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Jeb Bush’s Big Lie About “Free Stuff”

Lee A. Daniels

Remember when the conventional wisdom was that Jeb Bush was “the smart one” of the Bush brothers? And that he, the anointed front-runner of the GOP presidential-contender field, would smoothly steamroller his competitors on the way to 2016?

Well, the political outsiders Donald Trump, Ben Carson and Carly Fiorina have all crashed the GOP establishment’s big dance, turning those predictions into jokes and thus far pushing Bush down to the single digits in the polls.

Jeb may still get the brass ring; he does have a huge campaign war chest. But so far, in his stumbling about the campaign trail, he’s shown he’s got that singular Bush family trait: making the “gaffe” that reveals his true feelings.

The most recent was his astonishingly inept “stuff happens” response to the nation’s latest mass killing, the slaughter at Oregon’s Umpqua Community College.

One can acknowledge that, of course, Bush wasn’t ignoring the fact that lives were lost—and still condemn him for his clumsy rationalization for not supporting any sort of meaningful gun-control legislation. Doing so even as these tragedies have become “routine” underscores how rotten that plank of conservative orthodoxy is.

The previous week, however, Bush fully deserved the condemnation he drew for a truly despicable remark that, in fact, revealed his —and his party’s — decades-long callousness toward black Americans.

Speaking at a South Carolina campaign event, Bush said in response to a question about his appealing to black voters: “Our message is one of hope and aspiration. It isn’t one of division and get in line and we’ll take care of you with free stuff. Our message is one that is uplifting — that says you can achieve earned success.”

In other words, Jeb Bush believes blacks vote Democratic not because they believe supporting the party both serves their own interests and promotes their view of what American society should be, but because they’re stupid, selfish and corrupt.

In repeating the charge the defeated Mitt Romney had made after he lost the 2012 election to President Obama, Bush demonstrated how important the notion that blacks want something for nothing is to people Republican Party politics.

But the importance of Bush’s remark — revealing an attitude that’s been a hallmark of white-racist belief since the Reconstruction era — goes even deeper because it’s the latest example of a powerful dynamic of American life: the continual dead-ending of black respectability politics.

Put simply, black respectability politics is just another name for the old cardinal command to all black Americans striving for achievement to behave as if they represent the entire mass of African Americans — because they do.

But, as Barack Obama’s tenure as the nation’s first black president has underscored, there’s a multi-layered trick to that white-racism-imposed burden that quickly limits the value of being “a credit to your race.” For one thing, racism in many individuals has always been impervious to facts and logic. Secondly, some whites have always practiced a “pragmatic racism” or situational race baiting for the financial, political, or social advantage they think they’ll gain from it.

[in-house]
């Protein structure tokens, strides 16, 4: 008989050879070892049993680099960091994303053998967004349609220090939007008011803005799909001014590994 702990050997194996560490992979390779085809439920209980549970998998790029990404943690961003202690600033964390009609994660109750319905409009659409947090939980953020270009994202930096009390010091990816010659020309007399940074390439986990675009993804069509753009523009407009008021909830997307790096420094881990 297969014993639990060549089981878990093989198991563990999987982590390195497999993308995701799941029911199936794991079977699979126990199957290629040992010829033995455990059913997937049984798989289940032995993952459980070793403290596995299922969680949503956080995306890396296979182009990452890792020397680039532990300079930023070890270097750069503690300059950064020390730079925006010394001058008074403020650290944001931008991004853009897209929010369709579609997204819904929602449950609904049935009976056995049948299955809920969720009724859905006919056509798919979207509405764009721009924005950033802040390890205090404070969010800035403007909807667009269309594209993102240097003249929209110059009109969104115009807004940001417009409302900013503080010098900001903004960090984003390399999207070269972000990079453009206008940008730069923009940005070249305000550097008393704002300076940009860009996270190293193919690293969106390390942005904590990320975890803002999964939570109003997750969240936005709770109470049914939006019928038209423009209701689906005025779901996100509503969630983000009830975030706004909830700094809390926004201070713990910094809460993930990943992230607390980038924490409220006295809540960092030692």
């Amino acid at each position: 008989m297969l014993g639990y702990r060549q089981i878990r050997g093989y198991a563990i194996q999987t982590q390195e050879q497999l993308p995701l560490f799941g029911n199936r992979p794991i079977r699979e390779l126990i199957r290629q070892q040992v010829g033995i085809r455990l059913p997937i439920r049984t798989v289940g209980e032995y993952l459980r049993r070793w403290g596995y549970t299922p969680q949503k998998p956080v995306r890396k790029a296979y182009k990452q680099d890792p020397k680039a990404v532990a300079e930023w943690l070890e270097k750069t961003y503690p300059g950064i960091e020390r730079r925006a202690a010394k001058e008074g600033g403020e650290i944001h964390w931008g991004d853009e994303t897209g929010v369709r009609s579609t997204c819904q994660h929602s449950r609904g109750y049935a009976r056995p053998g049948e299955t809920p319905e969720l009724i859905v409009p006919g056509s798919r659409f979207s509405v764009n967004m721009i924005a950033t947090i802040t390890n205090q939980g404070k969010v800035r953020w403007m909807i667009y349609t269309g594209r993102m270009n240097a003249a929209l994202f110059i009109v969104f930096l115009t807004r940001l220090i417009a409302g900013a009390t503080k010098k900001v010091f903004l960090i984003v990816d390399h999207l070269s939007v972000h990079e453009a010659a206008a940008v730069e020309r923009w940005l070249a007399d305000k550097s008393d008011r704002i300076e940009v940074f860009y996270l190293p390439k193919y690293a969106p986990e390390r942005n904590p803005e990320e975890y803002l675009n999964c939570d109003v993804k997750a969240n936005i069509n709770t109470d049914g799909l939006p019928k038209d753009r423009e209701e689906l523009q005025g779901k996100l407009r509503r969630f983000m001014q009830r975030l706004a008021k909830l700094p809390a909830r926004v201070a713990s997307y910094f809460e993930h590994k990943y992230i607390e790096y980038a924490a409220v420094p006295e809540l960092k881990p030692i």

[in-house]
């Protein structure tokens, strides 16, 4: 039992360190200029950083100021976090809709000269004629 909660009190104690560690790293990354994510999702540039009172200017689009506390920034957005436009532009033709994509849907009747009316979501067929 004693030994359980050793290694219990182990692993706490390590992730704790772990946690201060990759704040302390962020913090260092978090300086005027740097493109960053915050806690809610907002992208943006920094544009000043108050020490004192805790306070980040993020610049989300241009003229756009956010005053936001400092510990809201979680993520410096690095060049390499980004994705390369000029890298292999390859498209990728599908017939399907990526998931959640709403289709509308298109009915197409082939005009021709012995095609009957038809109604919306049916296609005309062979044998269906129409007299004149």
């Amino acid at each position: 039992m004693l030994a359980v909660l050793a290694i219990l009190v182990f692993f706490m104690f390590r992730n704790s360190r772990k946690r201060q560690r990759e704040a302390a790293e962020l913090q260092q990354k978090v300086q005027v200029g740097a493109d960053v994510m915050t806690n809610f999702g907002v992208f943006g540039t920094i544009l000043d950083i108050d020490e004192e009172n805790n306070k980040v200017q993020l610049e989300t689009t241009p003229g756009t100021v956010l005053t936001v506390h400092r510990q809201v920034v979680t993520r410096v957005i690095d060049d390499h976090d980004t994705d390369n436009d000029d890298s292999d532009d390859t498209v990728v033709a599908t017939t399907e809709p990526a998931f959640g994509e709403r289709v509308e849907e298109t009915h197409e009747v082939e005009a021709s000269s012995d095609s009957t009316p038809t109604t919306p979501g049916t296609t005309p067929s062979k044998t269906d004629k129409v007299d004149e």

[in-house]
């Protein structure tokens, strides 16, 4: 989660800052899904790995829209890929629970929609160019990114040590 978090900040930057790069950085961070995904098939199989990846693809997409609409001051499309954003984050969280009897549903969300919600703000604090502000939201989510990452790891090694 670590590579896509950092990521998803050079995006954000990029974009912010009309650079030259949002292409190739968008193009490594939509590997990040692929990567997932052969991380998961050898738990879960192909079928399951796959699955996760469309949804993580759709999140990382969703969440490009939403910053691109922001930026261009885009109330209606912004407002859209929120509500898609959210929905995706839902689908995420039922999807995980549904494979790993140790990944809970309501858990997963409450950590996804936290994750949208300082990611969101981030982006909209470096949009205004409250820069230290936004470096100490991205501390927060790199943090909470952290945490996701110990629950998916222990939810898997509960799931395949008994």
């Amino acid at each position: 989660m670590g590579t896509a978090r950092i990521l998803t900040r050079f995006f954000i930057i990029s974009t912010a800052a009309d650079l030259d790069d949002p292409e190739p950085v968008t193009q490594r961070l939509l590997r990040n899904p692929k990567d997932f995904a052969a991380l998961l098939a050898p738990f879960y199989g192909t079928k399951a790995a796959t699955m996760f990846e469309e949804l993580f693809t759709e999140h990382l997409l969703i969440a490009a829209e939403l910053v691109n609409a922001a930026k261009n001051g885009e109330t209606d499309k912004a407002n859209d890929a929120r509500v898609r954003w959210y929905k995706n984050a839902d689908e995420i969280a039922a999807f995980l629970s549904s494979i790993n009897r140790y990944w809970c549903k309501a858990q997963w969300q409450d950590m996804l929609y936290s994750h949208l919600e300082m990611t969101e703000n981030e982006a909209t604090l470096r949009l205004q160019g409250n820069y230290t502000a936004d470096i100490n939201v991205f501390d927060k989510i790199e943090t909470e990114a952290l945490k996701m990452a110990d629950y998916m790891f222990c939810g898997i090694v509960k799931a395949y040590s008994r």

Of course, one purpose of the conservative Big Lie Jeb Bush repeated is to obscure that getting “free stuff” from the government has always been the foundation of the superior status whites have enjoyed in American society: Indeed, tax plans proposed by Bush and the other Republican candidates would continue the conservative orthodoxy of funneling “free stuff” in the form of outrageous tax cuts and tax deductions to the wealthiest—which means, of course, the whitest — bloc of Americans.

And a second purpose of that Bush/conservative view is to bury the record of “smart politics” black voters began to play with greater intensity following passage of the 1965 Voting Rights Act. One can draw a straight line from that landmark act to the massive black voter turnout that buoyed President Obama’s two election victories.

In other words, Jeb Bush’s Big Lie shows why black respectability politics periodically reaches a dead end. It’s because white respectability politics—that is, the force of white tolerance—periodically loses steam in its struggle against white bigotry. That’s really what the 2016 campaign is all about: Will the tradition of exclusion, alive and tawdry as ever in the Republican Party, succeed in stifling the claims of Americans of color, gays and lesbians and white women as well as blacks for the full measure of their citizenship rights?

Lee A. Daniels is a columnist for the National Newspaper Publishers Association. His new collection of columns, Race Forward: Facing America’s Racial Divide in 2014, is available at www.amazon.com.